Starbucks Reserve Roastery, Tokyo. Architecture designed by Kengo Kuma; Interiors by Starbucks in collaboration with Gensler.  

Great retail experiences begin with an understanding of what drives customers to visit a store or website. Armed with this knowledge, retailers can devise strategies that unite their brands with communities of shoppers. Knowing when people are visiting to get something done, to connect, or simply to have fun allows brands to deliver experiences that cultivate loyalty and improve the business.

Retailers must adopt a mindset of ‘never being done’: format redesign should be an ongoing process of implementing solutions quickly and refining them constantly, with retailers keeping their fingers on the consumer pulse and adapting store formats to respond to evolving consumer needs.
—The ever-changing store: Taking an agile, customer-centric approach to format redesign, McKinsey
Harman Experience Store, Munich

THE FAST & SLOW OF RETAIL

There’s a growing population of consumers who need quick and frictionless transactions even though they don’t have time to shop. On top of that, these same people are unwilling to sacrifice human connection and quality service. It all adds up to a situation that requires brands to balance the perks of fast retail (giving consumers what they want exactly when they want it) with the benefits of slow retail (providing deeply engaging experiences in virtual and physical  environments).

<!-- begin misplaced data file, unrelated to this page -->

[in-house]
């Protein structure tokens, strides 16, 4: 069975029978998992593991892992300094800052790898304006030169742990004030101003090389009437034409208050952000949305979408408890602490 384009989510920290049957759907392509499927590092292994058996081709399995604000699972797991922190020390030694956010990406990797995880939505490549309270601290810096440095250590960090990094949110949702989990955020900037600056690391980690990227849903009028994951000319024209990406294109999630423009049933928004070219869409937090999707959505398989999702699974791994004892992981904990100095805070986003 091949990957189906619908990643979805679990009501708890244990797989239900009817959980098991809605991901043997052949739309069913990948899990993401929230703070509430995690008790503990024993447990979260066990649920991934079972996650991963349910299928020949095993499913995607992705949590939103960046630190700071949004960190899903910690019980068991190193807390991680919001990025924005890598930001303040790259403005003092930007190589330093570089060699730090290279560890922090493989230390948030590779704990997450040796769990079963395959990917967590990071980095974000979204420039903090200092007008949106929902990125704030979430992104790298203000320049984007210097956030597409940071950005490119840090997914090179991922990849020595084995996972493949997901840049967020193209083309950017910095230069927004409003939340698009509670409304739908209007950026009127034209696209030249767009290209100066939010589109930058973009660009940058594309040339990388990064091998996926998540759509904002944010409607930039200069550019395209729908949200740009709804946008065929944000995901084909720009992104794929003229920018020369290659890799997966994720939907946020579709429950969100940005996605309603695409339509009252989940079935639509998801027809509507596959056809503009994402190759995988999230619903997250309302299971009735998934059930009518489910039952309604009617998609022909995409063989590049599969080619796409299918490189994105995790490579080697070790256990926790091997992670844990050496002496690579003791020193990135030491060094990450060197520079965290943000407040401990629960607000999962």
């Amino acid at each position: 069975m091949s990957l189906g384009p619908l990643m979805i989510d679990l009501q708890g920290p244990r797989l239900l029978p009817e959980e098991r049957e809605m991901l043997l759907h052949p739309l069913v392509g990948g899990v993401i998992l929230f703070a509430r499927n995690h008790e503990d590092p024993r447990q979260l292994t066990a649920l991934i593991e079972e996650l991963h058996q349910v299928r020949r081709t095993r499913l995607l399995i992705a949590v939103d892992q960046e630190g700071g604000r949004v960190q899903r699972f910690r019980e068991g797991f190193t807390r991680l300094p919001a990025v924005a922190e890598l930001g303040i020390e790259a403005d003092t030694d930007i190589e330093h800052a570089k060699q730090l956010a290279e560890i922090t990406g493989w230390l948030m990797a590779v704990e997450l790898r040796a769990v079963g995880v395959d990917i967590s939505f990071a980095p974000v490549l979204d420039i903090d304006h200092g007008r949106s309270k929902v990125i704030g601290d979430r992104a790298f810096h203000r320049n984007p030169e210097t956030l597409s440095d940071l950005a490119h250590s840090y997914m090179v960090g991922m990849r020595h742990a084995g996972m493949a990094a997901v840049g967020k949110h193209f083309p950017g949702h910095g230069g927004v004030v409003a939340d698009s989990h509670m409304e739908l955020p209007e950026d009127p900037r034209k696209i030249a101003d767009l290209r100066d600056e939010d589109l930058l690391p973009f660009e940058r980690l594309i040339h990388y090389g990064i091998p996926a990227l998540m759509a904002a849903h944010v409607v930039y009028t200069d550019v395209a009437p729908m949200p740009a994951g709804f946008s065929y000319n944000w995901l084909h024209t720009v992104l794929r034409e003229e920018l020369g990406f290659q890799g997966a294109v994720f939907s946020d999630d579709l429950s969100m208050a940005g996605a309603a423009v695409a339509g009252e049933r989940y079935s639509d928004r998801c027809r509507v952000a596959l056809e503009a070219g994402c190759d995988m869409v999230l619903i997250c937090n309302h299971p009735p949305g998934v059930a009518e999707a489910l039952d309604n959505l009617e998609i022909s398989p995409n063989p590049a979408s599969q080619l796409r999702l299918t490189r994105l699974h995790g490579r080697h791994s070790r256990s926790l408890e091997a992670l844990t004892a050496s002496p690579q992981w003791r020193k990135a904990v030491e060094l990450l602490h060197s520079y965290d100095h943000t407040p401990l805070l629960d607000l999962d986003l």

Microsoft Store Oxford Circus Flagship, London

AN OPERATING SYSTEM APPROACH TO RETAIL

Online shopping and the evolution of malls and high streets are creating a new form for brand engagement. Retailers who are thriving are doing so by taking an “operating system” approach to the design of their environments, considering the role that space, service, visual merchandising, brand messaging, digital, sensory, and activation strategies play in offering customers immersive and unparalleled experiences that respond to their ever-changing wants and needs.

Starbucks Reserve Roastery, Tokyo. Architecture designed by Kengo Kuma; Interiors by Starbucks in collaboration with Gensler.  

CYCLES OF DISRUPTION

Retail has been through disruptive periods before. But where previous disruptions were about efficiency or experience, we’re now entering an era that’s all about belonging. Consumers who have grown tired of chasing down experiences for that “Instagrammable moment” are seeking more meaningful and authentic opportunities to connect and co-create with a brand and its community. Brands that embrace this movement and offer a sense of purpose and partnership will be well equipped to navigate today’s retail environment.

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DESIGN FORECAST®
GENSLER RESEARCH INSTITUTE
SHAPING THE FUTURE OF CITIES

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